Coronavirus: British government calls for calm after eight schools closed
Germany says it is heading for epidemic as France has second death and Greece has first case
Protesters hold signs outside the Legislative Council building in Hong Kong as the financial secretary Paul Chan announced a relief package in a city battered by political unrest and the coronavirus. Photograph: Roy Liu/Bloomberg.
The British government has sought to calm fears over the spread of the coronavirus after at least eight schools closed and a US firm in London sent its 300 staff home after one of its directors was suspected of contracting the virus.
Health secretary Matt Hancock told the House of Commons on Wednesday that the government was taking all necessary measures to minimise the risk to the public.
“We have put in place enhanced monitoring measures at UK airports, and health information is available at all international airports, ports and international train stations. We have established a supported isolation facility at Heathrow to cater for international passengers who are tested, and to maximise infection control and free up NHS resources,” he said.
A total of 7,132 people in the UK have been tested for the virus with 13 found to be positive, of whom eight have now been discharged from hospital.
Mr Hancock said more cases were likely and the government had published guidance for schools, employers, first responders and the travel industry on how to handle suspected cases. But he cautioned against a premature or excessive response to fears about the virus, particularly in schools.
“If anyone has been in contact with a suspected case in a childcare or an educational setting, no special measures are required while test results are awaited. There is no need to close the school or send other students or staff home. Once the results arrive, those who test negative will be advised individually about returning to education. In most cases, closure of the childcare or education setting will be unnecessary, but this will be a local decision based on various factors,” he said.
About 160 British holidaymakers at a hotel in Tenerife have been told they will have to remain there under quarantine for two weeks.
It follows four confirmed cases of Covid-19 among guests at the hotel. All four are Italian, and travelled together to the island on February 17th. One of the party, a doctor believed to be in his late 60s, was feeling unwell and on Monday last presented himself to the Quiron Clinic in Adeje. He was tested as positive for Covid-19, and isolated and transferred to the Candelaria hospital in the north of the island. On Tuesday, his wife was confirmed to have tested positive for the virus too and on Wednesday two more from their party of 10 tested positive. The remaining six members of the group tested negative.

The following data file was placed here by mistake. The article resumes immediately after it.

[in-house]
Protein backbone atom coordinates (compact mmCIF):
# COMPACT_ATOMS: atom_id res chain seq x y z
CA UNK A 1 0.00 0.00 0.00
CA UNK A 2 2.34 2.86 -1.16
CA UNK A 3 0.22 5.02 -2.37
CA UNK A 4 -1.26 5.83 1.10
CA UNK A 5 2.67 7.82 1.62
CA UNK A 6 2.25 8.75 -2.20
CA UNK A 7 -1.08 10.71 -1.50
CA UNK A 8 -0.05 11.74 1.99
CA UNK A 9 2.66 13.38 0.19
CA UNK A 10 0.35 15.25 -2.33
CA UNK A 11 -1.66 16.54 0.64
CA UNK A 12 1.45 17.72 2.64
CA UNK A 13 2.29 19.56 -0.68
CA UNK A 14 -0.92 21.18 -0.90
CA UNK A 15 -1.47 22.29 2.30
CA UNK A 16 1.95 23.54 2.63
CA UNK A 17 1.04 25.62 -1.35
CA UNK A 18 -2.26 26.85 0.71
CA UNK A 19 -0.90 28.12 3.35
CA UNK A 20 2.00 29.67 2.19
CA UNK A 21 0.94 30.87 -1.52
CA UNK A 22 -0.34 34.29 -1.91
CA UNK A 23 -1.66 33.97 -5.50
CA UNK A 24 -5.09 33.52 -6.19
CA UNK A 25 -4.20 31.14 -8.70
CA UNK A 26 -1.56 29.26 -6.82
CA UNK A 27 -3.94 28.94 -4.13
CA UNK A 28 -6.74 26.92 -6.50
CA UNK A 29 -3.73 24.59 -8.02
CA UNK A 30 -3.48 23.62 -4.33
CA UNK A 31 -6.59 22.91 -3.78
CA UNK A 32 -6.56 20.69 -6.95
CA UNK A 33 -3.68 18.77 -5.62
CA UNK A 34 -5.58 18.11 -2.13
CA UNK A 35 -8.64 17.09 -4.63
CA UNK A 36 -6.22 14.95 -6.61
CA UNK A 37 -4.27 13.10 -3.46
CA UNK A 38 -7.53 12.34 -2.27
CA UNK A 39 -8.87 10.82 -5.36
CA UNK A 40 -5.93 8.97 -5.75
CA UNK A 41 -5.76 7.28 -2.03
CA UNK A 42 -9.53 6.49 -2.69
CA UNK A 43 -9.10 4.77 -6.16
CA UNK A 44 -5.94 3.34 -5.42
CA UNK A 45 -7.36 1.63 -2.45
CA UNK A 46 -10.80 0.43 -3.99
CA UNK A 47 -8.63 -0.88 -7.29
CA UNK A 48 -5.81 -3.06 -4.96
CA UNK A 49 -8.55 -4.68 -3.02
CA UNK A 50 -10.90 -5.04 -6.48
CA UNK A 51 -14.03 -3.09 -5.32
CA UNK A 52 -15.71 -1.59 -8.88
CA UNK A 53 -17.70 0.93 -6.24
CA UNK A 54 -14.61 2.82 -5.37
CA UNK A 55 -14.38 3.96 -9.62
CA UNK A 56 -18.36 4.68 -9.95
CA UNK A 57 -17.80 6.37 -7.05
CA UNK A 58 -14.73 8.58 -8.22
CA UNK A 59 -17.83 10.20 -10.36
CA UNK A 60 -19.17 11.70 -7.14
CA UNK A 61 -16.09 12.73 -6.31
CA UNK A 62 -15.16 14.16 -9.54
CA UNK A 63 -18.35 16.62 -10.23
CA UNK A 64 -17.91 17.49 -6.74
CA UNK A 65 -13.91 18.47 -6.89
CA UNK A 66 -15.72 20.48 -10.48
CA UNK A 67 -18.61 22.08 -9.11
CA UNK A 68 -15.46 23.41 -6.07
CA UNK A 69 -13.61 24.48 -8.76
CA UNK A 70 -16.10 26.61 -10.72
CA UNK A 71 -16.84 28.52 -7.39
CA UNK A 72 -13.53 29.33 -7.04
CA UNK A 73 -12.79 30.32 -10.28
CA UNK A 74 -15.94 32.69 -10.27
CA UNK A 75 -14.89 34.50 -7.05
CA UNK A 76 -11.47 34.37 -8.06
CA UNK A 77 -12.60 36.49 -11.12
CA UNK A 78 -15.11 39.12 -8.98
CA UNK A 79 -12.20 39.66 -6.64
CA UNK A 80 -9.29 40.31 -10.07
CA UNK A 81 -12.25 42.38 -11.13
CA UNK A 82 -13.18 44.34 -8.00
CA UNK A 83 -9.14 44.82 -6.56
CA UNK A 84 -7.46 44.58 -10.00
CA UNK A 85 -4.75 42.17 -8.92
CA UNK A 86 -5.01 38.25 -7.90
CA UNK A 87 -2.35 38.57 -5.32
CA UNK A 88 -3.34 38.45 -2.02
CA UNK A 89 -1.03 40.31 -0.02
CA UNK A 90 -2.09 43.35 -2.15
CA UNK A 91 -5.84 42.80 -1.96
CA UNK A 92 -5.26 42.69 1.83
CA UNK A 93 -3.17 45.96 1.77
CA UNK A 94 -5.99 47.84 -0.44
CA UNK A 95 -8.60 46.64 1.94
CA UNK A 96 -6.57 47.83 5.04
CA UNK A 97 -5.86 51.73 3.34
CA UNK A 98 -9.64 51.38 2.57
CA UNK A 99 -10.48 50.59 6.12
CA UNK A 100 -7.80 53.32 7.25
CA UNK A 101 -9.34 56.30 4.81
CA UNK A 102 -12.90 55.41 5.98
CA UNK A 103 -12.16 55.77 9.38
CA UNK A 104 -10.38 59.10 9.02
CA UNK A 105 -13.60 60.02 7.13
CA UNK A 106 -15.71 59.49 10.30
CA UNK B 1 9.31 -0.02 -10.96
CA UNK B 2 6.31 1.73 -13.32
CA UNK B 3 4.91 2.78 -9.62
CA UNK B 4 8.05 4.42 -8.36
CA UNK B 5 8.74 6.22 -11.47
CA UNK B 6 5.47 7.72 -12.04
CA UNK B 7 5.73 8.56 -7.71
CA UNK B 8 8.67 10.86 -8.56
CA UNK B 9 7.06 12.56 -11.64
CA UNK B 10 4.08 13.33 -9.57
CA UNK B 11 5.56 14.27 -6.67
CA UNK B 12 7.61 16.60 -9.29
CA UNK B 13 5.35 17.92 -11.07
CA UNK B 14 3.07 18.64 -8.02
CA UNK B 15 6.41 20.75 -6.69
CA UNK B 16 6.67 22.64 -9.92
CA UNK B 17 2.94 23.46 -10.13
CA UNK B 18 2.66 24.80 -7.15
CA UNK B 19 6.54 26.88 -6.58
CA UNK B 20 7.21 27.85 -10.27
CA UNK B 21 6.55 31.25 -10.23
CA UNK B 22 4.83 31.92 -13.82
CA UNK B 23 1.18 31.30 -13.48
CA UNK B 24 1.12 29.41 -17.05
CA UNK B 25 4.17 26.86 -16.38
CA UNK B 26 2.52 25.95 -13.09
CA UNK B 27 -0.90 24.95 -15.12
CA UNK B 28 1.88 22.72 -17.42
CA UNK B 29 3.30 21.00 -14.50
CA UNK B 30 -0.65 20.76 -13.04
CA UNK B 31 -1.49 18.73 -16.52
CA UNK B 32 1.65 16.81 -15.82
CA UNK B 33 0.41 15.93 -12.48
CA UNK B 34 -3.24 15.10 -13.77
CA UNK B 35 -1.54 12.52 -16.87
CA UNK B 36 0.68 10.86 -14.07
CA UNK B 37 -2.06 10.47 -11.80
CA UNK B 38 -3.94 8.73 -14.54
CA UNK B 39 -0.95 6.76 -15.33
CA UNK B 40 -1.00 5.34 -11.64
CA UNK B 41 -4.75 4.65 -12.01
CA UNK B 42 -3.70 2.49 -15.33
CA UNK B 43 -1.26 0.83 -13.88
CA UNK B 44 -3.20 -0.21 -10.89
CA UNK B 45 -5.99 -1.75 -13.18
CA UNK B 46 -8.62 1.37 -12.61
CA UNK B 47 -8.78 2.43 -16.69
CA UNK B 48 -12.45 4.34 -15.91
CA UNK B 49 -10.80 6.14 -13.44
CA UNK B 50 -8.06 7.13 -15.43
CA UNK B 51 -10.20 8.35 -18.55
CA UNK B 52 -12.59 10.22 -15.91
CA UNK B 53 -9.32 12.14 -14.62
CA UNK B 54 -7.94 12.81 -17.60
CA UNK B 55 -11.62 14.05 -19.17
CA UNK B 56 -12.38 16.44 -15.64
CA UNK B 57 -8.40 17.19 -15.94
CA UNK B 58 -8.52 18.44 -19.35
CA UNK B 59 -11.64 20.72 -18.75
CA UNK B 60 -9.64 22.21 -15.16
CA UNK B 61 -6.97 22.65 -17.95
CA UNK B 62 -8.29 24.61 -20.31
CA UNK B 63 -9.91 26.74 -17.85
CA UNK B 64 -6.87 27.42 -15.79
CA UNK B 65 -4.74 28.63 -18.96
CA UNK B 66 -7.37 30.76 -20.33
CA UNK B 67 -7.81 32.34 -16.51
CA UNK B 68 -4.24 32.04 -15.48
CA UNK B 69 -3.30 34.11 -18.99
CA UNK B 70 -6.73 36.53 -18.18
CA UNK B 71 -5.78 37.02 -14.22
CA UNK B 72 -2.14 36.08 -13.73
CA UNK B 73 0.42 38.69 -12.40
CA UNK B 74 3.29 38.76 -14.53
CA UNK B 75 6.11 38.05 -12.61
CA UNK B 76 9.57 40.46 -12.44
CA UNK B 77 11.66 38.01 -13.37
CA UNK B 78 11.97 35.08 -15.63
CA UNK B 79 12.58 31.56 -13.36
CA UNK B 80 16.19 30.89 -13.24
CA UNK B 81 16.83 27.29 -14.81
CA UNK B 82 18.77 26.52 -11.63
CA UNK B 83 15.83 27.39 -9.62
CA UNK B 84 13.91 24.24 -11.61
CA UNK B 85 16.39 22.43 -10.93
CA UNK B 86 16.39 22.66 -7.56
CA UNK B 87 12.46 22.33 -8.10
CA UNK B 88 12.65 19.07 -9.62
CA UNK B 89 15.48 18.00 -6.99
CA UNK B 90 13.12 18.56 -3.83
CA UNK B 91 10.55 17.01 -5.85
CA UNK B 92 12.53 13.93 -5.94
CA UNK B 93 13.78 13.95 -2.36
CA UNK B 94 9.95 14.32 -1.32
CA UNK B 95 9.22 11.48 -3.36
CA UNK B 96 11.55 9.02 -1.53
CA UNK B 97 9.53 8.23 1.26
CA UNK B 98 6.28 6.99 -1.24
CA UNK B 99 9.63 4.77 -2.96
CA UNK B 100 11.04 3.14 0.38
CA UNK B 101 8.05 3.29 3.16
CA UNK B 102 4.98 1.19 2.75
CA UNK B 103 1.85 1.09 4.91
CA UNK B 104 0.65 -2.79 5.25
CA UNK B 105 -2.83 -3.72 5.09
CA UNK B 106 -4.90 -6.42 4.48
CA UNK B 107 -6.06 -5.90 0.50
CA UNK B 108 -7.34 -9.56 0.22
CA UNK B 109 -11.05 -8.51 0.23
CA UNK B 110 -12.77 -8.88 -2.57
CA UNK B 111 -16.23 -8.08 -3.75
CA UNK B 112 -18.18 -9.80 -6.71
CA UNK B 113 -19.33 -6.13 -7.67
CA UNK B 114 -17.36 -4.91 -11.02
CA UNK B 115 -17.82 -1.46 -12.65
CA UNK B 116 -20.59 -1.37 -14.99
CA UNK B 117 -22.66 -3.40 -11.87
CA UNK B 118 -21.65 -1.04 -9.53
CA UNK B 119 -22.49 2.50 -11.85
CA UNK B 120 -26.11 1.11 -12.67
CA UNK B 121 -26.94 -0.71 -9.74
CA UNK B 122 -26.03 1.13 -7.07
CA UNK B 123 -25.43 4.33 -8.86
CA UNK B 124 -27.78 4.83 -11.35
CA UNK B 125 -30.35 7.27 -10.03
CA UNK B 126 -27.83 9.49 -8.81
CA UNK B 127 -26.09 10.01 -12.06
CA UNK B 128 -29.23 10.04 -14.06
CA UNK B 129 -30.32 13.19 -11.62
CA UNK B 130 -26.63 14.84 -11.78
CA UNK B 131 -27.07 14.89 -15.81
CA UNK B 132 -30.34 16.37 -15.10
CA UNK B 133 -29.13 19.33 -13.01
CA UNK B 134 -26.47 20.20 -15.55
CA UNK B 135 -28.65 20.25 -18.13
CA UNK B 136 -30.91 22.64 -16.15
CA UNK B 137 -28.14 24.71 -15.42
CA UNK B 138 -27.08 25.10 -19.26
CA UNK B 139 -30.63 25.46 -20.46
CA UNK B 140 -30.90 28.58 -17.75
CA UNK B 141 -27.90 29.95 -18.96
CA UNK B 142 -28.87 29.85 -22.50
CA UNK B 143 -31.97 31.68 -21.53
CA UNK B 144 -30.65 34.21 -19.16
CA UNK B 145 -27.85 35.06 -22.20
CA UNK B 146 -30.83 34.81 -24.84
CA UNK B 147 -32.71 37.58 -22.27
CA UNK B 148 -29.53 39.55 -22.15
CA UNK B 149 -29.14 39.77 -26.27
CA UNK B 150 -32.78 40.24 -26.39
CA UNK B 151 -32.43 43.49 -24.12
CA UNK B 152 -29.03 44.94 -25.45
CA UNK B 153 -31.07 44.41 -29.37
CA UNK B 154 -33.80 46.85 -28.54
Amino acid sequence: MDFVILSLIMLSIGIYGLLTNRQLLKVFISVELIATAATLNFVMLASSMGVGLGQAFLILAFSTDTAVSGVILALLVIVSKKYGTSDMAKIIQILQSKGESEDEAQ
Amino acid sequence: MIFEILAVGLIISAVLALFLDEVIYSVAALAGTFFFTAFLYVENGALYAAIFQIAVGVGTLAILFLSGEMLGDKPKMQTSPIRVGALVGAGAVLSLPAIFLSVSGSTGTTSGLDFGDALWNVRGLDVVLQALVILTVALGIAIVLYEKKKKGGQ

The Irish Embassy in Madrid was unable to say how many Irish are currently in the H-10 Costa Adeje Palace hotel, but they did confirm that they were offering consular assistance to those inside.
Meanwhile, Channel 4 News presenter Jon Snow is in self-isolation in Britain after returning from Iran, where 12 people have died after contracting the virus. BBC Radio 4 presenter Nick Robinson has said he is also in self-isolation at home after returning from a trip to Vietnam and Cambodia.
The number of new infections inside China – the source of the outbreak – was for the first time overtaken by those elsewhere. Asia reported hundreds of new cases, Brazil confirmed South America’s first infection and Covid-19 also hit Pakistan, Greece and Algeria.
US health authorities, managing 59 cases so far, have said a global pandemic is likely but president Donald Trump accused two TV channels of “doing everything possible to make [the coronavirus] look as bad as possible, including panicking markets”.
The disease is believed to have originated in a market selling wildlife in the central Chinese city of Wuhan late last year and has infected about 80,000 people and killed more than 2,700, the vast majority in China.
While radical quarantining measures have helped to slow the rate of transmission in China, elsewhere it is accelerating. Germany, which has around 20 cases, said it was already impossible to trace all chains of infection, and health minister Jens Spahn urged regional authorities, hospitals and employers to review their pandemic planning.
A second person infected with the coronavirus died in France on Wednesday.
In Italy, the number of cases nationwide jumped by almost 100 in a day to more than 400, while the death toll rose to 12 since last Friday.
A Greek woman who recently returned home from northern Italy became Greece’s first coronavirus case and was being closely monitored.
The World Health Organization (WHO) said China had reported 411 new cases on Tuesday – against the 427 logged in 37 other countries. – Additional reporting: Reuters